No justice for victims of xenophobia, five years after 2008 attacks

Some of the people who came to support the picket action in Pretoria. “We beg the minister to have mercy on us, we struggle to get money to meet the transport cost from Johannesburg to Pretoria, what more if the offices are moved to Musina? We are suffering!” one of the women said during her speech outside Marabastad.

 

This week marks five years since the 2008 xenophobic attacks that broke out in South Africa. As we look back and reflect on these, there is a realisation that, whilst there has been some work done to detect the early signs and improve response mechanisms much more still needs to be done to promote peaceful communities. The sad reality is that attacks on non-nationals have continued over the years. The 2011, statistics reveal that about hundred people were seriously injured and on average one person is killed every week and over a thousand people were displaced due to xenophobic violence. 2012 was no exception, as with every incident of service delivery protests, non-nationals would be targeted, victimised and displaced. 2013, has also seen the numbers of those affected by xenophobia remaining high. Between January and February 2013, CoRMSA noted over 10 incidence of xenophobic violence, in which more than 200 people were displaced and a lot of property was destroyed whilst people were exposed to violence, theft and displacement.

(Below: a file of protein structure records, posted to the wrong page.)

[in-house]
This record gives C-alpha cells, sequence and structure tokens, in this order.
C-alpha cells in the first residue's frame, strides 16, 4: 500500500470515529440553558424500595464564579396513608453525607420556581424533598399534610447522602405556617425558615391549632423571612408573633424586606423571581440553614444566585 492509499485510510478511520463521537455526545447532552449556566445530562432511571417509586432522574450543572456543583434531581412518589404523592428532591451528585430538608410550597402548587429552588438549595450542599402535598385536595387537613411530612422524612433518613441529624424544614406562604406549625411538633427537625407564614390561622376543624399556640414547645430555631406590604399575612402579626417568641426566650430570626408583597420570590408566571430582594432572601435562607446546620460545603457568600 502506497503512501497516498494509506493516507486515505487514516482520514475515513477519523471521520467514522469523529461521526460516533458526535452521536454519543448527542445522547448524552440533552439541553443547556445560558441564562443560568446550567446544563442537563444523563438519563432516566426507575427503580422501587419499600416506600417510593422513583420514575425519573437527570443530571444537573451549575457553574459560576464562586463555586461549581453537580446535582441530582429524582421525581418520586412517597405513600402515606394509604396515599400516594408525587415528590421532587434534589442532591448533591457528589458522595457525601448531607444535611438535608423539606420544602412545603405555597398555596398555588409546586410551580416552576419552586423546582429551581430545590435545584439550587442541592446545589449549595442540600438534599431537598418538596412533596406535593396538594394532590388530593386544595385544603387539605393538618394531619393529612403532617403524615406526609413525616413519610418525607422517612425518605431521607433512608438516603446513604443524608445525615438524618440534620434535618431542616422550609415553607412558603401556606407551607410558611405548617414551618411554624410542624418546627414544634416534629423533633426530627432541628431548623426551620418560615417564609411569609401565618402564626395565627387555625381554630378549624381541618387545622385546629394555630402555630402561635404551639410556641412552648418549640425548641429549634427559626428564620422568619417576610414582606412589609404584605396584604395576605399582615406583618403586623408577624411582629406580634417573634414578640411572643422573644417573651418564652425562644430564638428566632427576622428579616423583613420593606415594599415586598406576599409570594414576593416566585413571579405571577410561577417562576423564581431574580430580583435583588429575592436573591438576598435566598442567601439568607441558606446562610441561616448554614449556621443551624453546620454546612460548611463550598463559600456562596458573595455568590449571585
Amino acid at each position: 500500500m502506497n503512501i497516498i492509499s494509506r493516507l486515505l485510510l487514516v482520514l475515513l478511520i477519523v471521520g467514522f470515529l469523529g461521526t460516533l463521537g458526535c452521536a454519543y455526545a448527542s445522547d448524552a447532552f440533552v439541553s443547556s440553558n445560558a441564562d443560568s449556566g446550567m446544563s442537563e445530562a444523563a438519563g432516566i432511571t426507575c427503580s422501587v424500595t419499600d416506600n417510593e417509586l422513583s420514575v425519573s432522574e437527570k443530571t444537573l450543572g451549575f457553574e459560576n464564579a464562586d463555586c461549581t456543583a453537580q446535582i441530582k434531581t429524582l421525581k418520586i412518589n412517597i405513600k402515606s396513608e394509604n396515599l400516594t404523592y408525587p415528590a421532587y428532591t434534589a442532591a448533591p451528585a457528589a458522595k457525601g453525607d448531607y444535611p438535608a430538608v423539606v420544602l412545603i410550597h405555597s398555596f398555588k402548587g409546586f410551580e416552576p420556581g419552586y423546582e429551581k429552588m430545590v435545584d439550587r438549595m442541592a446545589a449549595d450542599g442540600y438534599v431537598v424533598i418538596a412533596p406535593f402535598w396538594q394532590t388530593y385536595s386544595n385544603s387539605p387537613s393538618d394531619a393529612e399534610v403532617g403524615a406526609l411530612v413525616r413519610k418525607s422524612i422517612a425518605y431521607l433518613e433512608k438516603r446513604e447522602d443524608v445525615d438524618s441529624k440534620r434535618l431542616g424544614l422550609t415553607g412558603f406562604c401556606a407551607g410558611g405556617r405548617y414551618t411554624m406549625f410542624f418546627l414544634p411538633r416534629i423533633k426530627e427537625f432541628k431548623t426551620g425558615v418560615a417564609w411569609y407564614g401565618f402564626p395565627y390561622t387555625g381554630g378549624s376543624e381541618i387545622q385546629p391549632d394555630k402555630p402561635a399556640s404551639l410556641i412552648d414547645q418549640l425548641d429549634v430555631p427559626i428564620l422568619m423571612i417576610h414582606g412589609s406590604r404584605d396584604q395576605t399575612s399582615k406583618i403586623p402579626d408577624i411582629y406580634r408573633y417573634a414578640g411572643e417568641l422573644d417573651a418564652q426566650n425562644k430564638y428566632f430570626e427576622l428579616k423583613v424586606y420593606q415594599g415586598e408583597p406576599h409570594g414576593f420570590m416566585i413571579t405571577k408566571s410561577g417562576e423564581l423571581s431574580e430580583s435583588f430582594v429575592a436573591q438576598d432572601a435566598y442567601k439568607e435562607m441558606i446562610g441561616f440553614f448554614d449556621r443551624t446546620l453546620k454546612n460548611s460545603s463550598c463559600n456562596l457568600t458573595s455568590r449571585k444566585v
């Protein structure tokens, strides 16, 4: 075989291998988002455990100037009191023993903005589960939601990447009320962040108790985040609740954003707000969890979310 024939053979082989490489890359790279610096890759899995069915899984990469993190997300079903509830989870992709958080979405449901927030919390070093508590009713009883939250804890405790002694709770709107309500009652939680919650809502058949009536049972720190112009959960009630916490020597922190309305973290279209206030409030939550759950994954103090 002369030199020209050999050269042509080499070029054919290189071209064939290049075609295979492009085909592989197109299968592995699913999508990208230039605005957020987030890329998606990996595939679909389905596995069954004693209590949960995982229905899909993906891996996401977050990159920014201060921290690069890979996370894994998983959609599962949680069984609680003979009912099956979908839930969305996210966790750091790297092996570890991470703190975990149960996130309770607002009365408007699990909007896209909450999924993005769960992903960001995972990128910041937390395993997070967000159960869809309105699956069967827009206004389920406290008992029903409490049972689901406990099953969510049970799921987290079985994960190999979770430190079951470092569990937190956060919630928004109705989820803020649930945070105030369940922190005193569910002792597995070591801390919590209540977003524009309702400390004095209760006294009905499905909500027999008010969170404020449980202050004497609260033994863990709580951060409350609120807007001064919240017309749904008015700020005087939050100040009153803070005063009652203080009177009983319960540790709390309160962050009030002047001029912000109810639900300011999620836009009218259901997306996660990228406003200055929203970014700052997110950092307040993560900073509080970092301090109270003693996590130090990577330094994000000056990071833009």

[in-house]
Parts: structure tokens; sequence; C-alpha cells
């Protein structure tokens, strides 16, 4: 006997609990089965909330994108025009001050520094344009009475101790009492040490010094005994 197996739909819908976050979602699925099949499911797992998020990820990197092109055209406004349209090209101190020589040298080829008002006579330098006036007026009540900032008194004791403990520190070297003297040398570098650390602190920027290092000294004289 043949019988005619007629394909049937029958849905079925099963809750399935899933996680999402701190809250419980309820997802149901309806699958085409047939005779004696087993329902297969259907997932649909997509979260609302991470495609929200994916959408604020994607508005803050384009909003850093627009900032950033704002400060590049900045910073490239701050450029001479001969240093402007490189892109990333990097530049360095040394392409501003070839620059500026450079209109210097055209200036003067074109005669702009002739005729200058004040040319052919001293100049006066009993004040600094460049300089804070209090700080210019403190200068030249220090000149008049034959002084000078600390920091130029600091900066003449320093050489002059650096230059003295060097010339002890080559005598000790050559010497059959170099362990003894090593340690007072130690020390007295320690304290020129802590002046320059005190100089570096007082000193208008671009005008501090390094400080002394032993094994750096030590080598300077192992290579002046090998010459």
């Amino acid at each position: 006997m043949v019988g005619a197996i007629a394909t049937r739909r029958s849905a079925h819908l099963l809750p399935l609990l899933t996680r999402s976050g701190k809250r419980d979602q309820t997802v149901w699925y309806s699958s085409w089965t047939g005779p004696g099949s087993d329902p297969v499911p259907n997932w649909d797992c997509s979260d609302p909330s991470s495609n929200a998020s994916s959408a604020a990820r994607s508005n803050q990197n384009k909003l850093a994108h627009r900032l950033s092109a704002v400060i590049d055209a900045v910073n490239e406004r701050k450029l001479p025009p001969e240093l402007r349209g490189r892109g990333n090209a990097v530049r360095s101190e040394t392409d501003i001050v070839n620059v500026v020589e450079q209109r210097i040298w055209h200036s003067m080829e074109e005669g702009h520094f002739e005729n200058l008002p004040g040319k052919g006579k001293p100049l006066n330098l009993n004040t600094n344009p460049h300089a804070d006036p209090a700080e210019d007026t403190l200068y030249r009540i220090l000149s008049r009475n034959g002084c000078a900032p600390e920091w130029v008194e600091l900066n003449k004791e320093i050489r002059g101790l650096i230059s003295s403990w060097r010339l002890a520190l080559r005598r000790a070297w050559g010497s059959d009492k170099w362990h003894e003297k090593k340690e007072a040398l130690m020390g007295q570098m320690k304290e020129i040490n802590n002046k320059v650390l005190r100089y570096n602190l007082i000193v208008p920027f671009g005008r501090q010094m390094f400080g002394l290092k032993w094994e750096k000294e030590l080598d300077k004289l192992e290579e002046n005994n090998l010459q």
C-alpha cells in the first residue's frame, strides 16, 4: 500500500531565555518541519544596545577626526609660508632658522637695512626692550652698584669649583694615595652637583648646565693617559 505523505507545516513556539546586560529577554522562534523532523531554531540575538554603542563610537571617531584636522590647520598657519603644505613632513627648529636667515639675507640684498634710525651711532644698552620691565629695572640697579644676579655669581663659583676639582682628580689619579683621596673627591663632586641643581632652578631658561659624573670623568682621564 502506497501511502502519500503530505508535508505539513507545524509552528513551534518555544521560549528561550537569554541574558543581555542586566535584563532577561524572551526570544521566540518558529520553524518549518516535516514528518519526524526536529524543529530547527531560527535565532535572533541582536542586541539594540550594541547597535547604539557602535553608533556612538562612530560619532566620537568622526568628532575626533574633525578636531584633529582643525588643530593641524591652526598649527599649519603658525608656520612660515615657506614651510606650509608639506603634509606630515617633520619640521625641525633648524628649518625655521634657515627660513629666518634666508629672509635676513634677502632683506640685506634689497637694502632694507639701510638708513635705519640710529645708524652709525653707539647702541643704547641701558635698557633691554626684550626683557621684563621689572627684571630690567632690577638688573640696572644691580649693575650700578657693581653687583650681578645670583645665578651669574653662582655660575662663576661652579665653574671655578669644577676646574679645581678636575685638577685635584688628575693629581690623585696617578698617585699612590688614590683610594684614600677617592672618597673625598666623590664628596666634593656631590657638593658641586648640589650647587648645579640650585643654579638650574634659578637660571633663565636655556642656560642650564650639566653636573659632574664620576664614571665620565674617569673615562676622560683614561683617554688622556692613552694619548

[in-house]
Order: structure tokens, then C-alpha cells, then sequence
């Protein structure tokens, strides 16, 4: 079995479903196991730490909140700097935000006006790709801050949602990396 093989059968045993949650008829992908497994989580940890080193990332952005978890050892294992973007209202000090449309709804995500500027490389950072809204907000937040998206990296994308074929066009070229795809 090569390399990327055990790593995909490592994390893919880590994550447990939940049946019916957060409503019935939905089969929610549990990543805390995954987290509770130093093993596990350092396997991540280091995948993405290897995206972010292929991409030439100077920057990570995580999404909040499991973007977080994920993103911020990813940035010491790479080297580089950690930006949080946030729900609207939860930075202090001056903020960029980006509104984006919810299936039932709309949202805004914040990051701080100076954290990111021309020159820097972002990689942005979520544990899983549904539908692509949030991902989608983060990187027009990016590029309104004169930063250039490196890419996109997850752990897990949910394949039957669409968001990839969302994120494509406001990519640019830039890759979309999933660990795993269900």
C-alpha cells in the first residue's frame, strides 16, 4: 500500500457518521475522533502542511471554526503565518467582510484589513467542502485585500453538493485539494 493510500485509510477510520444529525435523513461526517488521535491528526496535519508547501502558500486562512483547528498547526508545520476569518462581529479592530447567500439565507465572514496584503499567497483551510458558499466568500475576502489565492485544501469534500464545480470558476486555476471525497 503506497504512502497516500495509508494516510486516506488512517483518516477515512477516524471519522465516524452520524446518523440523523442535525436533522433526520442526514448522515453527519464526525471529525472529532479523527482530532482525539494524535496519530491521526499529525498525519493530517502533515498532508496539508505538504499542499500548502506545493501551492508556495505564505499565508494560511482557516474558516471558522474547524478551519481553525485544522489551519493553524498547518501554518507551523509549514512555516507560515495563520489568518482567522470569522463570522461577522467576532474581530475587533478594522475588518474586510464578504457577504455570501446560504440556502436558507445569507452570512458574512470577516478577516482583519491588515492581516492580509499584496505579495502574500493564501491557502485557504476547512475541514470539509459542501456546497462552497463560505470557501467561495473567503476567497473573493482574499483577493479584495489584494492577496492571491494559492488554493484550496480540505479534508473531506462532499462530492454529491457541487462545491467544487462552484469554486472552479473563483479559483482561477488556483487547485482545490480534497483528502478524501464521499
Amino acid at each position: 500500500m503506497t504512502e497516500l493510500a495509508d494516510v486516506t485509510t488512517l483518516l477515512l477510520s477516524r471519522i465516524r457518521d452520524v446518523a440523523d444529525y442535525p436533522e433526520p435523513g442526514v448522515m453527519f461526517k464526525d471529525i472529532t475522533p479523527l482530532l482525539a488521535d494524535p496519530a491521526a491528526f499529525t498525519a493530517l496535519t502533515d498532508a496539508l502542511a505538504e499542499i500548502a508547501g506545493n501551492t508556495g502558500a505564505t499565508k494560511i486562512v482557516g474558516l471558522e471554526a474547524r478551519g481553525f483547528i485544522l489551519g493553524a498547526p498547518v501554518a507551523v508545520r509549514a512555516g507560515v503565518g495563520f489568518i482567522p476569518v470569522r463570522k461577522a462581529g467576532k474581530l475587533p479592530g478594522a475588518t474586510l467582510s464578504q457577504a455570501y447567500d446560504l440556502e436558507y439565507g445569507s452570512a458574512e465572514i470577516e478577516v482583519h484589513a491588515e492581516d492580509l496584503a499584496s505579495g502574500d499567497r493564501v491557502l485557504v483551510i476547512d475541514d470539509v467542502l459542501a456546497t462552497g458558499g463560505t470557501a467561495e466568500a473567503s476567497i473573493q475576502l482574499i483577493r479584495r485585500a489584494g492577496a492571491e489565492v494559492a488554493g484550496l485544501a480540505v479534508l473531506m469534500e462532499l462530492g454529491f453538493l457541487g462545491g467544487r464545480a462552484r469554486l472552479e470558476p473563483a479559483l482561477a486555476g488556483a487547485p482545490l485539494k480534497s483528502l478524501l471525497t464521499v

For many victims of xenophobic violence, the battle does not end when the crowds disperse and they are re-integrated into communities. Instead, many victims of violence are left vulnerable and exposed. There have been reports from some victims that when they go to police stations to report their cases, they are all given one case number and little details are taken about what has happened to them. The police do not realise that within xenophobic violence, are cases of murder, rape, theft and assault. There has been continued reports by some of the people who have been affected that, despite informing the law enforcement officials that they can identify the people who attacked them, often the police do not do much about this and the perpetrators therefore do not face any accountability. This is a blatant of justice for those affected.

 

CoRMSA Executive Director, Ms Sicel’mpilo Shange-Buthane said, “we appreciate the work that has been done by government, civil society, academia and other stakeholders to address xenophobia and promote social cohesion since 2008, however, these have not been adequate thus far.” We therefore call on all sectors to join hands to promote social cohesion and peaceful coexistence within communities promoting good governance. As we remember the victims of the 2008 attacks, both South African and non-nationals, we further call on the Department of Justice and Constitutional Development to introduce Hate Crimes legislation as this will ensure that perpetrators are held accountable for these bias motivated attacks.